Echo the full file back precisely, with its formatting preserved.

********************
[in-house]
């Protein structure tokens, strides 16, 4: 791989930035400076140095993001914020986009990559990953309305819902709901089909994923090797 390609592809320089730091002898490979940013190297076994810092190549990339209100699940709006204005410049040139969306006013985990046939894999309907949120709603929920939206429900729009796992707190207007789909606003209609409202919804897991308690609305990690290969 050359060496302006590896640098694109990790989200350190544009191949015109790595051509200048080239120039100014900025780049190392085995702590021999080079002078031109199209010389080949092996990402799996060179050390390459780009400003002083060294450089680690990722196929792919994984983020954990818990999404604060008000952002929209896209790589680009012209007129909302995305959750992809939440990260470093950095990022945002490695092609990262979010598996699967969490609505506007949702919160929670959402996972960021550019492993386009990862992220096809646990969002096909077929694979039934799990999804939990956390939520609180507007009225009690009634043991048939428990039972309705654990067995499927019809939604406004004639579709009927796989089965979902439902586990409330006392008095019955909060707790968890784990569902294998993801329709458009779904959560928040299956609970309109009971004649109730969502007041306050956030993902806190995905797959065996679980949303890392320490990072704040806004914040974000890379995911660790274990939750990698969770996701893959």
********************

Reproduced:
[in-house]
């Protein structure tokens, strides 16, 4: 791989930035400076140095993001914020986009990559990953309305819902709901089909994923090797 390609592809320089730091002898490979940013190297076994810092190549990339209100699940709006204005410049040139969306006013985990046939894999309907949120709603929920939206429900729009796992707190207007789909606003209609409202919804897991308690609305990690290969 050359060496302006590896640098694109990790989200350190544009191949015109790595051509200048080239120039100014900025780049190392085995702590021999080079002078031109199209010389080949092996990402799996060179050390390459780009400003002083060294450089680690990722196929792919994984983020954990818990999404604060008000952002929209896209790589680009012209007129909302995305959750992809939440990260470093950095990022945002490695092609990262979010598996699967969490609505506007949702919160929670959402996972960021550019492993386009990862992220096809646990969002096909077929694979039934799990999804939990956390939520609180507007009225009690009634043991048939428990039972309705654990067995499927019809939604406004004639579709009927796989089965979902439902586990409330006392008095019955909060707790968890784990569902294998993801329709458009779904959560928040299956609970309109009971004649109730969502007041306050956030993902806190995905797959065996679980949303890392320490990072704040806004914040974000890379995911660790274990939750990698969770996701893959």